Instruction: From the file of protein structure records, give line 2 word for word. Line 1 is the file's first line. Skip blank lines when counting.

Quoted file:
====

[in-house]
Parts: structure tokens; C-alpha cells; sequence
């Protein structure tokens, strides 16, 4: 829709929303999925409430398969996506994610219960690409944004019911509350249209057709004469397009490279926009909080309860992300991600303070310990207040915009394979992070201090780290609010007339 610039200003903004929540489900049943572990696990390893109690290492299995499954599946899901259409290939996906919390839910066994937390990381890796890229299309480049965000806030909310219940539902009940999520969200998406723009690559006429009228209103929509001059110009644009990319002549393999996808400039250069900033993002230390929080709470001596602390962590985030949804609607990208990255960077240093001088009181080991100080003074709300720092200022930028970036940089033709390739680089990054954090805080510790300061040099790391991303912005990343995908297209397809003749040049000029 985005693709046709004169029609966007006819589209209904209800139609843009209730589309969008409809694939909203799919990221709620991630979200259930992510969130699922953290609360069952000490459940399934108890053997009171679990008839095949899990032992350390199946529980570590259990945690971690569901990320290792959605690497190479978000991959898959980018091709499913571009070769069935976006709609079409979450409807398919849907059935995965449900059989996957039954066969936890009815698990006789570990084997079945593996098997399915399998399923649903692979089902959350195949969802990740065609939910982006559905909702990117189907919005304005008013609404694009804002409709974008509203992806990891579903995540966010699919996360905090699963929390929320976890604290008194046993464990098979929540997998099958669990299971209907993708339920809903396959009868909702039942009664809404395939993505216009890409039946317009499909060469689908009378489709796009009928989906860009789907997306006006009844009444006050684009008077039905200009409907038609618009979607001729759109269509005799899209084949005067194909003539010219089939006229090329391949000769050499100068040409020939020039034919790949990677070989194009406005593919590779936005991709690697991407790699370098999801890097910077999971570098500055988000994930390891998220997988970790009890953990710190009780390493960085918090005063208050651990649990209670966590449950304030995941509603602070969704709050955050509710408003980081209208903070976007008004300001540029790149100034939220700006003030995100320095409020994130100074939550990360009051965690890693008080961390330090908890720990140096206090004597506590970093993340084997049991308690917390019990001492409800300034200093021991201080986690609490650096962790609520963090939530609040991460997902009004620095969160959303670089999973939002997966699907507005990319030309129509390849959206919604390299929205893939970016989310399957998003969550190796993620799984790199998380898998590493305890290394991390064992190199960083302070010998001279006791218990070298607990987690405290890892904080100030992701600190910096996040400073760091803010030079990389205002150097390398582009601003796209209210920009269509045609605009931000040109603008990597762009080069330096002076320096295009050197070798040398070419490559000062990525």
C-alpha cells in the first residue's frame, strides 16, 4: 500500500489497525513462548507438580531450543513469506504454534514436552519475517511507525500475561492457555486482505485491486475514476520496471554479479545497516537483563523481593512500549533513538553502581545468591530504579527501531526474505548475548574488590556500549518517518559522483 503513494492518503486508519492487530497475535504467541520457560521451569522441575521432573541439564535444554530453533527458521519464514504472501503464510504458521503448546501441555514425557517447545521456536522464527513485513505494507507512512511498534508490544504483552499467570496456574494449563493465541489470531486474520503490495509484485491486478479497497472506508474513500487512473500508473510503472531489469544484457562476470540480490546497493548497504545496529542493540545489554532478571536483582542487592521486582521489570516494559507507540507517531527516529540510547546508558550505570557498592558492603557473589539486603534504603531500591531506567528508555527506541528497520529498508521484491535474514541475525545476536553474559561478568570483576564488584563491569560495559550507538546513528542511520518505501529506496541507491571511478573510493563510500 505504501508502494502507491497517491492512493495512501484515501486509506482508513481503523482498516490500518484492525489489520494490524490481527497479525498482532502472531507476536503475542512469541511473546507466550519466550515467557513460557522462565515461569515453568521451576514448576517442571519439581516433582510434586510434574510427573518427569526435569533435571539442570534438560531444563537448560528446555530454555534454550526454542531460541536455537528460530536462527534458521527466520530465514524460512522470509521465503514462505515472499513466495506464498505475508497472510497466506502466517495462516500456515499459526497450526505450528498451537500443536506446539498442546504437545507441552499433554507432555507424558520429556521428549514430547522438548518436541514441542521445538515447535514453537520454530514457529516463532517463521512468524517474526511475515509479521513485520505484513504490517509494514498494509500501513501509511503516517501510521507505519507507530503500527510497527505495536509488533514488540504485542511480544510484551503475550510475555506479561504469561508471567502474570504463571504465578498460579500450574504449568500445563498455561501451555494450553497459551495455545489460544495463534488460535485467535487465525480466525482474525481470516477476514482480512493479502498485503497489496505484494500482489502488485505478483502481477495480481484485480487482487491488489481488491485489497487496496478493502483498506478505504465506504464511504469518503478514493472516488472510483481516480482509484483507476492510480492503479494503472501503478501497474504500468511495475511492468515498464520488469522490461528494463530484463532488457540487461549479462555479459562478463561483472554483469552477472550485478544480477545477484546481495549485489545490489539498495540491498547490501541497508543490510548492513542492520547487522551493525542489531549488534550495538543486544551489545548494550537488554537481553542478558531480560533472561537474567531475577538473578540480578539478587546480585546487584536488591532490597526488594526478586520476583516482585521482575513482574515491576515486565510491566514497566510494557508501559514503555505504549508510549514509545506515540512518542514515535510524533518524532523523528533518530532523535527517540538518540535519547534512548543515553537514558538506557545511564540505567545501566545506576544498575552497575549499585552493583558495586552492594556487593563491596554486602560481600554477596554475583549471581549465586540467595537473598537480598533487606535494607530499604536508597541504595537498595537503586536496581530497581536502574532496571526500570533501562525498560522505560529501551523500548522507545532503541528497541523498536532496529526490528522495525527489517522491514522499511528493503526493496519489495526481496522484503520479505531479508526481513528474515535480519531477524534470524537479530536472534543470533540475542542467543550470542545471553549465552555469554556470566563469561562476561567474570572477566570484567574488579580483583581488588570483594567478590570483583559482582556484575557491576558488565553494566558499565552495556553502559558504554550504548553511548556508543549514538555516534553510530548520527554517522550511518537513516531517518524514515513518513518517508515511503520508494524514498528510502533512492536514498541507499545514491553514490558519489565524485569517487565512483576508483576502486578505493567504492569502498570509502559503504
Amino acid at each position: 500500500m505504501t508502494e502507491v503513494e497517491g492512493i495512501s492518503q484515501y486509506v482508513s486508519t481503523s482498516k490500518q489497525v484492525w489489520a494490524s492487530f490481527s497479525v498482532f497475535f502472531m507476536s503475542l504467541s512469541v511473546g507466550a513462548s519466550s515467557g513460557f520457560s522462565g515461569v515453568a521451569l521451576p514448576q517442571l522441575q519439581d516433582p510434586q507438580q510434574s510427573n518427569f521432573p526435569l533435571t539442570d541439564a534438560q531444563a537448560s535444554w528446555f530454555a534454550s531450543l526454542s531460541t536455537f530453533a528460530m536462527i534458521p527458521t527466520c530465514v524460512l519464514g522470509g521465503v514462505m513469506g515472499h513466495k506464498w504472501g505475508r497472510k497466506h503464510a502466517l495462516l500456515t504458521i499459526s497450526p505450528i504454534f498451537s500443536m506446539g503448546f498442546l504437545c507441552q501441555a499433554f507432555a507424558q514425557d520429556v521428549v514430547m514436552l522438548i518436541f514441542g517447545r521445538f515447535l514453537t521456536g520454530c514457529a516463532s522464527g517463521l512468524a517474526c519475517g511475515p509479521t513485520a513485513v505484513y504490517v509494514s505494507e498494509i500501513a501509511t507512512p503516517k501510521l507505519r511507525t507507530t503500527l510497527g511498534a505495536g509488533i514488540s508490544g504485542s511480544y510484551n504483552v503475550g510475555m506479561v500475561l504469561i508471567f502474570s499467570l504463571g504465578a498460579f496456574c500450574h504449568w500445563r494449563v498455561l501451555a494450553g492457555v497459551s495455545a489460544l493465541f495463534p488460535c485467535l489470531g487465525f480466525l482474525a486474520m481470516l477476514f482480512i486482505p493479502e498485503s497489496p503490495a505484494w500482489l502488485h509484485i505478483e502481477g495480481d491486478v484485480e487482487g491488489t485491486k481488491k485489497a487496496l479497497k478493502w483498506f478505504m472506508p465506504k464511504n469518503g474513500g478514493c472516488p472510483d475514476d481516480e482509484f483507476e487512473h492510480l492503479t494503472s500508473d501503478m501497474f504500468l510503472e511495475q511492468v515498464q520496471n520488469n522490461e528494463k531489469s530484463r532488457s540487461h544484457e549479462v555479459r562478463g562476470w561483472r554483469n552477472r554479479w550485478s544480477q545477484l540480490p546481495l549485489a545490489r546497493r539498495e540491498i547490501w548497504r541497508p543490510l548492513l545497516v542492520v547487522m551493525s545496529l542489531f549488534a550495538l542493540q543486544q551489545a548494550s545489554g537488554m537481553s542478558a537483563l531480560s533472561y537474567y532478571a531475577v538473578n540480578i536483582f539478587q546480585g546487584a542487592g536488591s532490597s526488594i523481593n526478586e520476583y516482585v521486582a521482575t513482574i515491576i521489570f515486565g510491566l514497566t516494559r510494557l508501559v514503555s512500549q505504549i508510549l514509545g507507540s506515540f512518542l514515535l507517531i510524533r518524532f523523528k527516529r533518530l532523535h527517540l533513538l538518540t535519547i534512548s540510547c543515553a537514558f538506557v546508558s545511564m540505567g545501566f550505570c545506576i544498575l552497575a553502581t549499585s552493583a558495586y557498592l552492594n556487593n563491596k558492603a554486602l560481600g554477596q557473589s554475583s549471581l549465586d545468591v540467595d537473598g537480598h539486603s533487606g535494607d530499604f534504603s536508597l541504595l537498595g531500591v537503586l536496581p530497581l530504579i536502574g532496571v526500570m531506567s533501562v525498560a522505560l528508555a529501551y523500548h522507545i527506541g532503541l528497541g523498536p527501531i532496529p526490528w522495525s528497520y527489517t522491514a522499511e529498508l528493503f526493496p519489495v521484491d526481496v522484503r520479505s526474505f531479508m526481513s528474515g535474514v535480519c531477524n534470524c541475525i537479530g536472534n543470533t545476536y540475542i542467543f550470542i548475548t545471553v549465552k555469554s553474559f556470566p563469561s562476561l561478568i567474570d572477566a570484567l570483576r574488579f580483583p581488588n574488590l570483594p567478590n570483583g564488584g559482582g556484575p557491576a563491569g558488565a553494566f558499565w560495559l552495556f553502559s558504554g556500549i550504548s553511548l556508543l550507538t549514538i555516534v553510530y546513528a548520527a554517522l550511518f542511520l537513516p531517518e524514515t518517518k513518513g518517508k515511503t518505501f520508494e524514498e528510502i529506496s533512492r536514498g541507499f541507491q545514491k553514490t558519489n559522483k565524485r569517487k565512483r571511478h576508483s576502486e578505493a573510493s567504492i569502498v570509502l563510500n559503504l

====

Parts: structure tokens; C-alpha cells; sequence